This Alberta scientist received worldwide attention for his cannabis and COVID-19 study.
Submitted by Marijuana News
But getting funding and a clinical trial going in Canada remains a massive challenge
Dr. Igor Kovalchuk, a biological scientist and professor at the University of Lethbridge, wasn’t expecting his phone to ring this much.
In April, he and a team of researchers and biologists published preclinical research in PrePrints, a multidisciplinary publishing platform, that demonstrated certain cultivars (strains of cannabis) may reduce the rate of entry of COVID-19 into human cells.
But despite the worldwide interest the research garnered, Kovalchuk says it has been difficult to move the study forward in Canada, where a lack of funding and limited interest from the federal government, on top of working through a global pandemic, has created a challenging environment.
The decision to publish with PrePrints in April was a calculated one. It allowed Kovalchuk’s team to get the research out immediately, without the delay of being peer-reviewed. The strategy worked. The media picked up on the research shortly after it was published. The study, which is currently being peer-reviewed for publication in a scientific journal, has made waves globally.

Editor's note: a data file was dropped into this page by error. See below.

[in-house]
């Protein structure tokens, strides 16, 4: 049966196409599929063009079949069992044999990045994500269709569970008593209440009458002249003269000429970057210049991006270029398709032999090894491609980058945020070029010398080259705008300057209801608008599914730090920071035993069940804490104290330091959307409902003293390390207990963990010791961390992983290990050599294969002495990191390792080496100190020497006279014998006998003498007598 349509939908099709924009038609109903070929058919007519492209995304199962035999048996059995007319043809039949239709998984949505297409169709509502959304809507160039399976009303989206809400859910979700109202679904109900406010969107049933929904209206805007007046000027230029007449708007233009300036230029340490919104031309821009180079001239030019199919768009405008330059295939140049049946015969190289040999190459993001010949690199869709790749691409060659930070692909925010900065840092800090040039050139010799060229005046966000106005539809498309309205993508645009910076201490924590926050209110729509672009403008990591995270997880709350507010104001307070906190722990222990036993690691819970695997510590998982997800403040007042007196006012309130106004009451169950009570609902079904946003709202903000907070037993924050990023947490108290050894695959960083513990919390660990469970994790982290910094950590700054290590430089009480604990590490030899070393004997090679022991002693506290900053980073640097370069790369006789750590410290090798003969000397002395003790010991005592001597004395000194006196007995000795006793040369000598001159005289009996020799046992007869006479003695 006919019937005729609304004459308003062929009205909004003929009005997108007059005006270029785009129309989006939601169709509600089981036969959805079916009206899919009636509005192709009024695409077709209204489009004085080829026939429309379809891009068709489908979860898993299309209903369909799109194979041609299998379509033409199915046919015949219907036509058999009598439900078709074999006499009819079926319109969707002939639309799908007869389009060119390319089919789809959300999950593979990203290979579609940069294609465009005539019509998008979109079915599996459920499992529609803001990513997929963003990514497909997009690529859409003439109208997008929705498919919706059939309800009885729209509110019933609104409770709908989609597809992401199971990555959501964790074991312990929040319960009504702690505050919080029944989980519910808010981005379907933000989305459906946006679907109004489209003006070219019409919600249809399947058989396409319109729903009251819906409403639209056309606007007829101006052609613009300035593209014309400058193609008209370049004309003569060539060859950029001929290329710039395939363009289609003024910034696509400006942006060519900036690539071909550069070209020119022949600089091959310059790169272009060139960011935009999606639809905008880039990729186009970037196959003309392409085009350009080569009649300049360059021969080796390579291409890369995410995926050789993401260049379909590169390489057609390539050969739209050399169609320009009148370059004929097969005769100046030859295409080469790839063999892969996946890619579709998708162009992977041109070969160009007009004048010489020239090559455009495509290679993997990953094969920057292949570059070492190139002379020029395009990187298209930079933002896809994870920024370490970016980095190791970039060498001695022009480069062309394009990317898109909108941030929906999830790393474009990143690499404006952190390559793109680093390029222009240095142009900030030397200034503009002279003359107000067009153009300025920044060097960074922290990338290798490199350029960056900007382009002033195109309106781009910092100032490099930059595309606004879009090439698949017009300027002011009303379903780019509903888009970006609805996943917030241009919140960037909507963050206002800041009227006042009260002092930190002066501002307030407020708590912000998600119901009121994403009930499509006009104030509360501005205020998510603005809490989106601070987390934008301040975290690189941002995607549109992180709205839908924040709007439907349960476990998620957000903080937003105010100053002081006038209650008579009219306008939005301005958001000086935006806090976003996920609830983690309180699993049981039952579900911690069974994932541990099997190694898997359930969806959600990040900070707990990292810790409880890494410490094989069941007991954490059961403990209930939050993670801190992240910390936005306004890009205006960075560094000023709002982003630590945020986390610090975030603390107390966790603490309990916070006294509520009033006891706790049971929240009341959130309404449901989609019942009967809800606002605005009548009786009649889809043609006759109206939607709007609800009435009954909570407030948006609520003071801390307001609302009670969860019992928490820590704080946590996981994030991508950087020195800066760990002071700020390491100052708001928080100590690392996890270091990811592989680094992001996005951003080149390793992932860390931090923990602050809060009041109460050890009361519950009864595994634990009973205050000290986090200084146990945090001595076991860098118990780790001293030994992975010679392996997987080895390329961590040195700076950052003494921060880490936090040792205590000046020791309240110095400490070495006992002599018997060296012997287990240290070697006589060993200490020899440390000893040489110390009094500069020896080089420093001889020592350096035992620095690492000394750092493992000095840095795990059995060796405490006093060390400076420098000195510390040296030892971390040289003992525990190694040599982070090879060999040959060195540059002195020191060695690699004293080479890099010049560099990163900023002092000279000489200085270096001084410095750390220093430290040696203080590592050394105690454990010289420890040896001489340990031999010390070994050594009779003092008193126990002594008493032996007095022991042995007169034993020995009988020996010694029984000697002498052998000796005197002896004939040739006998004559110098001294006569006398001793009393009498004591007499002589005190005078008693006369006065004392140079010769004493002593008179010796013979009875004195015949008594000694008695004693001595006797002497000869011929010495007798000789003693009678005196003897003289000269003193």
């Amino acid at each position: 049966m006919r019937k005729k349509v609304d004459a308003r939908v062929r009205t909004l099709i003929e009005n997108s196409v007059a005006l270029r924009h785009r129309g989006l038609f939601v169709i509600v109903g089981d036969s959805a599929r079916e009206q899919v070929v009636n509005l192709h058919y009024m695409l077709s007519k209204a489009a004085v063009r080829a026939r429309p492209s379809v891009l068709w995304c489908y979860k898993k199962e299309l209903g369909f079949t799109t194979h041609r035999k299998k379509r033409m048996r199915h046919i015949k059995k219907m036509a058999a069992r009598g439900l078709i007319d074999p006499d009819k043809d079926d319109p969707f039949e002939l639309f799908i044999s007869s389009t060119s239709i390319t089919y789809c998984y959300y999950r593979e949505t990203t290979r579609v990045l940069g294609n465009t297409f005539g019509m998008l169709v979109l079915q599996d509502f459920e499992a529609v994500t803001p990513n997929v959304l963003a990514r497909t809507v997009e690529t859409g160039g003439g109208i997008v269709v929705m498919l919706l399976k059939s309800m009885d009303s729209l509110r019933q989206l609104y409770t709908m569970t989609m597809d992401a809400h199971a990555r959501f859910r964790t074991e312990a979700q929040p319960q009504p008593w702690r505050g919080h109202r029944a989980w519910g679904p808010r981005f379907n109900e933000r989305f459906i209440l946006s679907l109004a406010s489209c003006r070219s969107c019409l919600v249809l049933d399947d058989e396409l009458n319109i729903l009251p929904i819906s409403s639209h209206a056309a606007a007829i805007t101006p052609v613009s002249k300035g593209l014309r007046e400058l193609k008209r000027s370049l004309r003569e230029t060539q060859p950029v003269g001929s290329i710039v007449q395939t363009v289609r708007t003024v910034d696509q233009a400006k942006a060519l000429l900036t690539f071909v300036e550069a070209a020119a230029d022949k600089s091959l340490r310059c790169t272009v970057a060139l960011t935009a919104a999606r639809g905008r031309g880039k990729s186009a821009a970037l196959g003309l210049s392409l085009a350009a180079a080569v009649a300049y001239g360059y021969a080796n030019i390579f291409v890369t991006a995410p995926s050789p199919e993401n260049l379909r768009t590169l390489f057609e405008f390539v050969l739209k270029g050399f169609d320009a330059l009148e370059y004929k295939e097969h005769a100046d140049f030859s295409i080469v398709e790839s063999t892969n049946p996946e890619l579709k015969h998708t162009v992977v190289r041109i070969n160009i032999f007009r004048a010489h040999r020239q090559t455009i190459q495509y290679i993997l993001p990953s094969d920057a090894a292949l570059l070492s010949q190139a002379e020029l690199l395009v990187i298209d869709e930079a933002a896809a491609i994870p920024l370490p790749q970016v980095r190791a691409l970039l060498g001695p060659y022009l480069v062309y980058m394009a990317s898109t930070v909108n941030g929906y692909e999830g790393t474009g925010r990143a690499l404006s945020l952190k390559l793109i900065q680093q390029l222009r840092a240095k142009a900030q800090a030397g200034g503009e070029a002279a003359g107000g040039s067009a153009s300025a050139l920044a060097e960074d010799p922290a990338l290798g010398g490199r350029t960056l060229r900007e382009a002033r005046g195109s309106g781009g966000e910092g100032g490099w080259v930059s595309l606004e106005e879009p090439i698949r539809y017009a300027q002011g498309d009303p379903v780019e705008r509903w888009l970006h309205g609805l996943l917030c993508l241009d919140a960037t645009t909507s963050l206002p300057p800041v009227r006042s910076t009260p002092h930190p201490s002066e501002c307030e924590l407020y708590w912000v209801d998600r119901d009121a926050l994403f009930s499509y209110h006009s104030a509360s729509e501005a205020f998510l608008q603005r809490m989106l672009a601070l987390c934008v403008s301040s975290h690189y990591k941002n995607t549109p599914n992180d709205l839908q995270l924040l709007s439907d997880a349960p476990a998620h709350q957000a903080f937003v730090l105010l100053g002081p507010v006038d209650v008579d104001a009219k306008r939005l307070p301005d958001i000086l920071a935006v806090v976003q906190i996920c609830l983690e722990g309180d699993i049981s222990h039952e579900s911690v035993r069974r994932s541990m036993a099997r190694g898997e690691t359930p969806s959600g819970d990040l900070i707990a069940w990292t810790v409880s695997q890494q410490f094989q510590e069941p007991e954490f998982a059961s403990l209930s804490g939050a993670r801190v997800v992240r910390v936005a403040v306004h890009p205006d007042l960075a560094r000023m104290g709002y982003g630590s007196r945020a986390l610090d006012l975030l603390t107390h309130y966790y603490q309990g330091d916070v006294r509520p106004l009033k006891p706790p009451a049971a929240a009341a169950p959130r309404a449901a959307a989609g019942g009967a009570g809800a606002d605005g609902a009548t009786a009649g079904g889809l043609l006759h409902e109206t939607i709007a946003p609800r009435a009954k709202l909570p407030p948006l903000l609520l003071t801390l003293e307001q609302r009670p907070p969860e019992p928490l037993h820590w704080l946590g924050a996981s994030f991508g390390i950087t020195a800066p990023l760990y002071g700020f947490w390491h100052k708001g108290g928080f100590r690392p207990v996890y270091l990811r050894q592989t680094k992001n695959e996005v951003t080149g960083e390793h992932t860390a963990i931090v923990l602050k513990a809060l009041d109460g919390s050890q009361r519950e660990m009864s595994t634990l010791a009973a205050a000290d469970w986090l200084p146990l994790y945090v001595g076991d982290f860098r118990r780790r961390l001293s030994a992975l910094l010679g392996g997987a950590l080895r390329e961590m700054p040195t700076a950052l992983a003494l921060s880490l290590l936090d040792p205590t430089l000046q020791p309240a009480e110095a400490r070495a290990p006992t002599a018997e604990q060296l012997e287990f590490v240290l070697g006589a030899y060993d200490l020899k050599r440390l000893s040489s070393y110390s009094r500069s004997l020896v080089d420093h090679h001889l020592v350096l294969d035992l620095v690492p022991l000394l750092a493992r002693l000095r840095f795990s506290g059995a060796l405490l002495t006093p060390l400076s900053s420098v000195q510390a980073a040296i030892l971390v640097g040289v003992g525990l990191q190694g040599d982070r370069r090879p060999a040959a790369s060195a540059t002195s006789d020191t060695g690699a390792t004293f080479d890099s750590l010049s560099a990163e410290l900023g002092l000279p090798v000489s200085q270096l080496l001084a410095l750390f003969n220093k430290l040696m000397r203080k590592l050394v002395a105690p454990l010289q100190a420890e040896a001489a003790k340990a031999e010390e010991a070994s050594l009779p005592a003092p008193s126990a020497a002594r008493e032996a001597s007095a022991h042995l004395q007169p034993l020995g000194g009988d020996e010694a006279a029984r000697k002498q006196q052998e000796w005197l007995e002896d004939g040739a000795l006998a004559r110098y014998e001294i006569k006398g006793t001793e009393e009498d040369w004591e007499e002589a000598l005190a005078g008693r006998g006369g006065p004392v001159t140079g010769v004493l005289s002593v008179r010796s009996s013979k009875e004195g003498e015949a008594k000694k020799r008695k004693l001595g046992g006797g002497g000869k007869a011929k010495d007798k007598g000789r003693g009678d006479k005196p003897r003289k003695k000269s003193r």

How did it happen?
The team worked with 3D models of oral, airway and intestinal tissues and tested about 400 different strains using botanical extracts. They found that certain high CBD strains were effective in modulating the ACE2 gene expression and ACE2 protein levels, believed to be the gateway for COVID-19, potentially inhibiting the virus’ entry into cells.
Kovalchuk, who is licensed by Health Canada to conduct cannabis research, says that certain cultivars may be useful as a form of adjunct therapy in the treatment of COVID-19. He described the possibility of creating an infused mouthwash, for example, as a preventative measure.
Conducting research with his wife Olga, Kovalchuk has worked in various areas of plant biotechnology and genetic engineering for the past two decades. He’s never had a response quite like this to his work before.
When he takes a call from The GrowthOp, he says it is his 30th interview in the last five days. “For us to have an impact in terms of moving towards a clinical trial, we needed publicity,” he says. “We know we normally don’t do this. We are successful scientists with a high rate of publications. The only reason why we’ve done it is to get interest from potential partners to do the clinical trial.”